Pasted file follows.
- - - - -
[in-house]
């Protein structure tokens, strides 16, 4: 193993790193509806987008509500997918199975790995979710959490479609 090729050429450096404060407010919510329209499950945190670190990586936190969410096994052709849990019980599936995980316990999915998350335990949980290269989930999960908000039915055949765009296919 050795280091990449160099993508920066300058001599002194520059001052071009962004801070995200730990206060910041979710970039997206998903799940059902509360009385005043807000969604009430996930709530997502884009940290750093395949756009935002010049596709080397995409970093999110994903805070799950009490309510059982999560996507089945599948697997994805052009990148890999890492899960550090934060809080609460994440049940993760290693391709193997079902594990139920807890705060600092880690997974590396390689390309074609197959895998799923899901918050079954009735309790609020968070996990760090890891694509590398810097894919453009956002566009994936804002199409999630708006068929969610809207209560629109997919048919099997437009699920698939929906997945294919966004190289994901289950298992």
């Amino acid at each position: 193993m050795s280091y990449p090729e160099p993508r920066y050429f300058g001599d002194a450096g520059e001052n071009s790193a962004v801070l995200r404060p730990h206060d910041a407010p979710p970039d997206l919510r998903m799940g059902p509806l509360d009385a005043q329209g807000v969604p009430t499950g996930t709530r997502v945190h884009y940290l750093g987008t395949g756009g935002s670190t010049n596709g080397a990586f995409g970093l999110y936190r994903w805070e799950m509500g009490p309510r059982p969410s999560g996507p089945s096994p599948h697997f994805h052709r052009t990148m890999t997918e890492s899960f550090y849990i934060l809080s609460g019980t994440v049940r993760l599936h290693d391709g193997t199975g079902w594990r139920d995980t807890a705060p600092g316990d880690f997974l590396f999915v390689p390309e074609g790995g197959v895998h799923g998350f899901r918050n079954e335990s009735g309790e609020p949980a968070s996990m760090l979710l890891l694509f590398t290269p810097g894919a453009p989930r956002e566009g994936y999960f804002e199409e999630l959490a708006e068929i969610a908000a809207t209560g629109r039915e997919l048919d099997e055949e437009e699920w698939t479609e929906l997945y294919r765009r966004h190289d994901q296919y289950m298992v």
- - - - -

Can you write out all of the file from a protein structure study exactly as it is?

[in-house]
């Protein structure tokens, strides 16, 4: 193993790193509806987008509500997918199975790995979710959490479609 090729050429450096404060407010919510329209499950945190670190990586936190969410096994052709849990019980599936995980316990999915998350335990949980290269989930999960908000039915055949765009296919 050795280091990449160099993508920066300058001599002194520059001052071009962004801070995200730990206060910041979710970039997206998903799940059902509360009385005043807000969604009430996930709530997502884009940290750093395949756009935002010049596709080397995409970093999110994903805070799950009490309510059982999560996507089945599948697997994805052009990148890999890492899960550090934060809080609460994440049940993760290693391709193997079902594990139920807890705060600092880690997974590396390689390309074609197959895998799923899901918050079954009735309790609020968070996990760090890891694509590398810097894919453009956002566009994936804002199409999630708006068929969610809207209560629109997919048919099997437009699920698939929906997945294919966004190289994901289950298992």
């Amino acid at each position: 193993m050795s280091y990449p090729e160099p993508r920066y050429f300058g001599d002194a450096g520059e001052n071009s790193a962004v801070l995200r404060p730990h206060d910041a407010p979710p970039d997206l919510r998903m799940g059902p509806l509360d009385a005043q329209g807000v969604p009430t499950g996930t709530r997502v945190h884009y940290l750093g987008t395949g756009g935002s670190t010049n596709g080397a990586f995409g970093l999110y936190r994903w805070e799950m509500g009490p309510r059982p969410s999560g996507p089945s096994p599948h697997f994805h052709r052009t990148m890999t997918e890492s899960f550090y849990i934060l809080s609460g019980t994440v049940r993760l599936h290693d391709g193997t199975g079902w594990r139920d995980t807890a705060p600092g316990d880690f997974l590396f999915v390689p390309e074609g790995g197959v895998h799923g998350f899901r918050n079954e335990s009735g309790e609020p949980a968070s996990m760090l979710l890891l694509f590398t290269p810097g894919a453009p989930r956002e566009g994936y999960f804002e199409e999630l959490a708006e068929i969610a908000a809207t209560g629109r039915e997919l048919d099997e055949e437009e699920w698939t479609e929906l997945y294919r765009r966004h190289d994901q296919y289950m298992v």